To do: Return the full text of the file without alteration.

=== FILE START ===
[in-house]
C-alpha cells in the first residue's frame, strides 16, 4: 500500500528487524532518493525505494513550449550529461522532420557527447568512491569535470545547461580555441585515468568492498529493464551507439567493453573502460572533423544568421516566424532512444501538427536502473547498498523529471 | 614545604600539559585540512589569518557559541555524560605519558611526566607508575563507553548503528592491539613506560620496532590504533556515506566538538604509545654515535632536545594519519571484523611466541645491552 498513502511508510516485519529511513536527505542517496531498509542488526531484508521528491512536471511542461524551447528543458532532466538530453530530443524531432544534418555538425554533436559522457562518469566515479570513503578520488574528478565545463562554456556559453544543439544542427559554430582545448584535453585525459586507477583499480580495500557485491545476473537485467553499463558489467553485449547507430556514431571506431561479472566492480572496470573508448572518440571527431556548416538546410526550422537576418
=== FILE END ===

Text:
[in-house]
C-alpha cells in the first residue's frame, strides 16, 4: 500500500528487524532518493525505494513550449550529461522532420557527447568512491569535470545547461580555441585515468568492498529493464551507439567493453573502460572533423544568421516566424532512444501538427536502473547498498523529471 | 614545604600539559585540512589569518557559541555524560605519558611526566607508575563507553548503528592491539613506560620496532590504533556515506566538538604509545654515535632536545594519519571484523611466541645491552 498513502511508510516485519529511513536527505542517496531498509542488526531484508521528491512536471511542461524551447528543458532532466538530453530530443524531432544534418555538425554533436559522457562518469566515479570513503578520488574528478565545463562554456556559453544543439544542427559554430582545448584535453585525459586507477583499480580495500557485491545476473537485467553499463558489467553485449547507430556514431571506431561479472566492480572496470573508448572518440571527431556548416538546410526550422537576418